IS IT DIFFERENT here at home? I mean in the parts of town evoked by those new American ballads called rap songs, where there are, “Junkies in the alley with a baseball bat.” Where pushers are the big money makers, “driving big cars, spending 20s and 10s, and you want to grow up to be just like them.”
In New York, police saturated a hotbed of heroin dealing on the Lower East Side; I could see patrolmen, in pairs, on practically every other corner. They called it Operation Pressure Point. So a lot of dealers went elsewhere in the city.
A dozen blocks from my office in Washington, D. C., and police crashed into a “shooting gallery,” a place where people can inject heroin as soon as they buy it. A week later that place was boarded up, and I followed police crashing into another.
Squeeze and effect.
Does this mean that all the anti-heroin measures from aerial poppy surveys to heroin-sniffing dogs are useless? That those millions of taxpayers’ dollars spent here and abroad have been wasted? Wouldn’t it make more sense, as quite a few advocate, simply to legalize the stuff?
Not at all, says Dr. Robert DuPont, formerly head of NIDA, now president of the American Council for Drug Education. “If we didn’t have the efforts we make against heroin, we wouldn’t have 500,000 addicts, we’d have 20 million.”
I believe he may be right. I also believe what some of us were taught in religion class, what most of us learn by just living. That the fight between good and evil has no end. It’s a part of existence. And when seen in that light, isn’t Papaver somniferum, bringing both good and evil, another symbol of life?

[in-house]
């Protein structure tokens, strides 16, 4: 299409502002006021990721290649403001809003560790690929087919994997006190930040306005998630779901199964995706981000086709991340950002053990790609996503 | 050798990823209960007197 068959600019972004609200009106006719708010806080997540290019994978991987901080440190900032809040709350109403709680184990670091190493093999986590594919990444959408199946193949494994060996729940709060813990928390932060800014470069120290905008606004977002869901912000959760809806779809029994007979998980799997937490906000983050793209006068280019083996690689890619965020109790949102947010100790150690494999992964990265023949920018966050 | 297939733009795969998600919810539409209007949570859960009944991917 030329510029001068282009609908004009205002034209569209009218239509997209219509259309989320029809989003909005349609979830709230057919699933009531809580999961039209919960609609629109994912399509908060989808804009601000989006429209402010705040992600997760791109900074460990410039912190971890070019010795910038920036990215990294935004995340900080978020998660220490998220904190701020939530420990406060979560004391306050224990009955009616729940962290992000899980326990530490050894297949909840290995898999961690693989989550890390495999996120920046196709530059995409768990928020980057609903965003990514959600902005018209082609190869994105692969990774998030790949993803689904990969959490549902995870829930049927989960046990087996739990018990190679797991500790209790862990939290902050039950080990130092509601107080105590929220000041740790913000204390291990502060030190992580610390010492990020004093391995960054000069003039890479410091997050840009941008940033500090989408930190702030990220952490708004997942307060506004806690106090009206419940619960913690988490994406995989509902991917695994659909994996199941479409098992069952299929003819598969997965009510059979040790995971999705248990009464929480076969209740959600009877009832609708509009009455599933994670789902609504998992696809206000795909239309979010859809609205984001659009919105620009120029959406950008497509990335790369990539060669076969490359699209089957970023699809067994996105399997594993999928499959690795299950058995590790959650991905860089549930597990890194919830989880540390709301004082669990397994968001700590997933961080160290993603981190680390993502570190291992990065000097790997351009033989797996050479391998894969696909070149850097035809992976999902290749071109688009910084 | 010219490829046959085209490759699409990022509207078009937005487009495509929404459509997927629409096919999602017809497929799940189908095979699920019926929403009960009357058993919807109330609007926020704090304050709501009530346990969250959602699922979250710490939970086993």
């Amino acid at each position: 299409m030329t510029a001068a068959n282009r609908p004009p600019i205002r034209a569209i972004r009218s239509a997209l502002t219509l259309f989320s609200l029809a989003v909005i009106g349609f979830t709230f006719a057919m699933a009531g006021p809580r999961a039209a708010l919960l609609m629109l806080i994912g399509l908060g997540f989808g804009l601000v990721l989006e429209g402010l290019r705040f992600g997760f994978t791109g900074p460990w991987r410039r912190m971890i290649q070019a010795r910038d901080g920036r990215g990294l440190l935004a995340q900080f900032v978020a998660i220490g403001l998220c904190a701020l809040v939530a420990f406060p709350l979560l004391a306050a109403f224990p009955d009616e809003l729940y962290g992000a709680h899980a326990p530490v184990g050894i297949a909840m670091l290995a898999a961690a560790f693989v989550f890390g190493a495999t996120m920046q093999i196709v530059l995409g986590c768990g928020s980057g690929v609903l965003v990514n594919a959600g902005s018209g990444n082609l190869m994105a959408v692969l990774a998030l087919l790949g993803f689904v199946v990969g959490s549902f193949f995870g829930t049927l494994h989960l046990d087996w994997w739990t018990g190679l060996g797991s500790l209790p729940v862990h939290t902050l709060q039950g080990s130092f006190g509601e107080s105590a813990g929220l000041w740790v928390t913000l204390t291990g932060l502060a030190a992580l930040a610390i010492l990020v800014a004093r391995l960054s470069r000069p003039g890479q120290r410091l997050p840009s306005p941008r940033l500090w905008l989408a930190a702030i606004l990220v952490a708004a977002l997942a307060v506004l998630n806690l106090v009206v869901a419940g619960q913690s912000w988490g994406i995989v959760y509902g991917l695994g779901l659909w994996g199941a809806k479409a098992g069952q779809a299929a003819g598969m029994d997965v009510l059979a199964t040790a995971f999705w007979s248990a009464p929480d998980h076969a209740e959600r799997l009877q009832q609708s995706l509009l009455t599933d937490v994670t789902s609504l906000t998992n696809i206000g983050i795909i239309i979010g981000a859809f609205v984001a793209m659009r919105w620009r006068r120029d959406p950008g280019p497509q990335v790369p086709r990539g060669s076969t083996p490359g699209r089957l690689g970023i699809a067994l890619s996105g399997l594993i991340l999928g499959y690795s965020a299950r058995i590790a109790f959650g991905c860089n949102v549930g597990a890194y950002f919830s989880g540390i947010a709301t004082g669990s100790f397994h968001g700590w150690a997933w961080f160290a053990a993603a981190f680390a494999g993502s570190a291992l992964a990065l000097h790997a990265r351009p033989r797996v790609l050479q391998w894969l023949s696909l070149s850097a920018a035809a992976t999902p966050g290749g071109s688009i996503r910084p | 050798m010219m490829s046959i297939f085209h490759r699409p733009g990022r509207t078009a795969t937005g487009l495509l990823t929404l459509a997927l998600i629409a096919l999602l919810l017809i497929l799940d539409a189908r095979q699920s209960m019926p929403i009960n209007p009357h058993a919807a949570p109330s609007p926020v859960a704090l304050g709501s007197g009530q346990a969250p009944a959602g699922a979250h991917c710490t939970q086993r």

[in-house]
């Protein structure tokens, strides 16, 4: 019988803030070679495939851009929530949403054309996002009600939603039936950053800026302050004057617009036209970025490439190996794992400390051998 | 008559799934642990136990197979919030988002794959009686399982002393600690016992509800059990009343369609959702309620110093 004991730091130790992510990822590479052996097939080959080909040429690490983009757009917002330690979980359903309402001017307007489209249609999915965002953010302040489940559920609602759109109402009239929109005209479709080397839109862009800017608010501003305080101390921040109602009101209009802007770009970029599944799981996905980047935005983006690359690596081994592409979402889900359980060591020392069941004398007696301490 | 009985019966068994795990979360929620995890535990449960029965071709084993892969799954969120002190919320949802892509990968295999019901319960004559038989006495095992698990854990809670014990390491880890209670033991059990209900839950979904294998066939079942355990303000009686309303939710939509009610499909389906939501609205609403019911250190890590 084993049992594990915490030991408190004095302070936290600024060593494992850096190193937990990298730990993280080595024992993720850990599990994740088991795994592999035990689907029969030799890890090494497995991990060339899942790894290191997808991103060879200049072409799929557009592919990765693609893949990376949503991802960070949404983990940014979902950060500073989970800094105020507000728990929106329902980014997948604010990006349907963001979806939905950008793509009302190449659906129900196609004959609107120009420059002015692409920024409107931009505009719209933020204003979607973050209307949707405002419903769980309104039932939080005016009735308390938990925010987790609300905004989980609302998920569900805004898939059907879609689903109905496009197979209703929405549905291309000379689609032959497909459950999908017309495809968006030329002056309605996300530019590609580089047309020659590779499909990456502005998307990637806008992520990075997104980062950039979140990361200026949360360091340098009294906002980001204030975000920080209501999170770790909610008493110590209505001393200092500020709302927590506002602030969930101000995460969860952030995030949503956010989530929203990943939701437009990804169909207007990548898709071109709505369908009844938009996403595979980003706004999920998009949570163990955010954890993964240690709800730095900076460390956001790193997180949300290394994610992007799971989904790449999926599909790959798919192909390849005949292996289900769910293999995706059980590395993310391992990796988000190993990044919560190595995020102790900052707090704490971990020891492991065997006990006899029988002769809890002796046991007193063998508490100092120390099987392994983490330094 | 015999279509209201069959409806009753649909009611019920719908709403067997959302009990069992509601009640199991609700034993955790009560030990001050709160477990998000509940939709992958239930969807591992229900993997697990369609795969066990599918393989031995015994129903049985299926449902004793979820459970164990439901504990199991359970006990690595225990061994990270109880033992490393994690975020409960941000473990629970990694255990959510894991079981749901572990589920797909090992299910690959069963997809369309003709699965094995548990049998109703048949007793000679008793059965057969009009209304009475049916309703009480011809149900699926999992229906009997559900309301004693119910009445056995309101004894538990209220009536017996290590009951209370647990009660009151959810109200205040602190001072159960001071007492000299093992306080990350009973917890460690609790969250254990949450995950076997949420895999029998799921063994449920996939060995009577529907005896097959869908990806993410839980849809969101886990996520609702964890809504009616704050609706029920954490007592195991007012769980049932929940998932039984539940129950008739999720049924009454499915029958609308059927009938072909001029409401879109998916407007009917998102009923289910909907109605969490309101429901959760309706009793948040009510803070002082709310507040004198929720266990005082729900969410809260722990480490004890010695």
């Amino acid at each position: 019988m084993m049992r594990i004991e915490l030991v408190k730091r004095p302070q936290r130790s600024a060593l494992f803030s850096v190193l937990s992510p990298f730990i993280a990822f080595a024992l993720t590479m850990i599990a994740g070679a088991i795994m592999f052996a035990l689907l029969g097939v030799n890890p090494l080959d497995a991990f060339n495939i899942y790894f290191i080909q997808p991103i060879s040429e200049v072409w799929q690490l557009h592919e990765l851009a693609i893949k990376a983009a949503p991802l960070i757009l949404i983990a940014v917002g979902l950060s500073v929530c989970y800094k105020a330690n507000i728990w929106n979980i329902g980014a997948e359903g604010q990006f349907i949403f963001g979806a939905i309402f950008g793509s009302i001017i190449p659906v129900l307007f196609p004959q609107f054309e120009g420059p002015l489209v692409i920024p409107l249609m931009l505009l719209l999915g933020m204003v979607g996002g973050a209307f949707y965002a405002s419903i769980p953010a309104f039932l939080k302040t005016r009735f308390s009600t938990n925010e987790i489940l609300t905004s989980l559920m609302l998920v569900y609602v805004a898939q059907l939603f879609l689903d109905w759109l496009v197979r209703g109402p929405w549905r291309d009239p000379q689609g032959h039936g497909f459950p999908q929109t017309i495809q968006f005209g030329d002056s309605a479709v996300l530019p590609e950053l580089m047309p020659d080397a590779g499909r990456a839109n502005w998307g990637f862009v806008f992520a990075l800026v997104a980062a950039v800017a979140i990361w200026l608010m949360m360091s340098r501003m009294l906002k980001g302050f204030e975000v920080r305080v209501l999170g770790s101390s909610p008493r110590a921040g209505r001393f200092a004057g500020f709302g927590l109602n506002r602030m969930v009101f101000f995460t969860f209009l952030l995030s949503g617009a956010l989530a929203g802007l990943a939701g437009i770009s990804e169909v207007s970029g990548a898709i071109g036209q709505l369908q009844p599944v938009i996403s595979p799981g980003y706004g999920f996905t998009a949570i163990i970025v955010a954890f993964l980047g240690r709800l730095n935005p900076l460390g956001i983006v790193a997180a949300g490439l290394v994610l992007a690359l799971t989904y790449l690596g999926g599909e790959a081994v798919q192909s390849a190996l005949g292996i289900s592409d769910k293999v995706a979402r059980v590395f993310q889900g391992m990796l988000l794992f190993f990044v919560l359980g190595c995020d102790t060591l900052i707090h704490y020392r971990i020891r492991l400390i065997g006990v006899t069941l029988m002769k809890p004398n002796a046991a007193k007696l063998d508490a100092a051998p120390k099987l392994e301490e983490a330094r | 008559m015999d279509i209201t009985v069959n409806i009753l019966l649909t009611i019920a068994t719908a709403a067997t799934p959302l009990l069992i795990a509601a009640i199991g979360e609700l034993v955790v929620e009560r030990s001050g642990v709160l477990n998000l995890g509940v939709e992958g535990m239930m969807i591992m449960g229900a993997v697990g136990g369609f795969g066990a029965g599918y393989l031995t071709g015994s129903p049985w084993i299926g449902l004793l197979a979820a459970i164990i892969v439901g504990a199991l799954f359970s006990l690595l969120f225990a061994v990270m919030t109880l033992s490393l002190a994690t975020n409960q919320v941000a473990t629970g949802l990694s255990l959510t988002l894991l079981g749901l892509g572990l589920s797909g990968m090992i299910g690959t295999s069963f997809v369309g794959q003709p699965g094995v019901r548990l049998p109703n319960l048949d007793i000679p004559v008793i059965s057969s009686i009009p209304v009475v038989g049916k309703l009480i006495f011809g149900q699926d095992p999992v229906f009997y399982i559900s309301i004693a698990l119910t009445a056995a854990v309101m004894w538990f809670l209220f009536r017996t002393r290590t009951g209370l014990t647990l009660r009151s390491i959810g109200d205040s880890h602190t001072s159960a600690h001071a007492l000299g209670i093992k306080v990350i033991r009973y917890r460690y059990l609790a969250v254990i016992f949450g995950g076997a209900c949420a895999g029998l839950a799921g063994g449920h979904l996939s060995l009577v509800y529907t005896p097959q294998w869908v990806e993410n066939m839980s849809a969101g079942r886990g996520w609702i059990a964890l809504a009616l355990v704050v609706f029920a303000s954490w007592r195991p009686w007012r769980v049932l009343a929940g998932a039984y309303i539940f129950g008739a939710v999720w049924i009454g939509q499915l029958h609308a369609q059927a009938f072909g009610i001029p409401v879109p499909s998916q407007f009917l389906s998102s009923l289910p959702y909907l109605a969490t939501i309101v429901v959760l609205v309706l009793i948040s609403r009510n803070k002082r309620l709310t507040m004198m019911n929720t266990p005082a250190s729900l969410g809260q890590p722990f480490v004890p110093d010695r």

LET ME CLOSE with something new from the good side. How morphine does its work in the human body has begun to be reasonably well understood only since 1973. The brain, the spinal cord, and the intestines have so-called opioid receptors that may be thought of as locks into which morphine fits like a key, to alleviate pain and fear. In fact, the brain itself makes morphine-like substances called endorphins that also do that. This discovery has not necessarily brought us closer to an ideal nonaddictive painkiller endorphins, if used as drugs just like msm for hair growth, might be as addictive as morphine itself but it is leading to valuable insights nevertheless. Dr. William Pollin, currently director of NIDA, calls it a major breakthrough:
“We have begun to understand that the brain is as much a pharmaceutical factory as a switchboard. Behavior that up to now has seemed capricious, a weakness of the human character, is becoming intelligible. Our studies of opium have led us to new vistas of how the mind works of the biological basis for motivation.”
Scientists and pharmaceutical firms around the world excitedly look forward to new drugs that may at last deal effectively with old problems bedeviling millions of people obesity, nicotine addiction, and impotence. Imagine a key to youthful thinking, the answer to depression!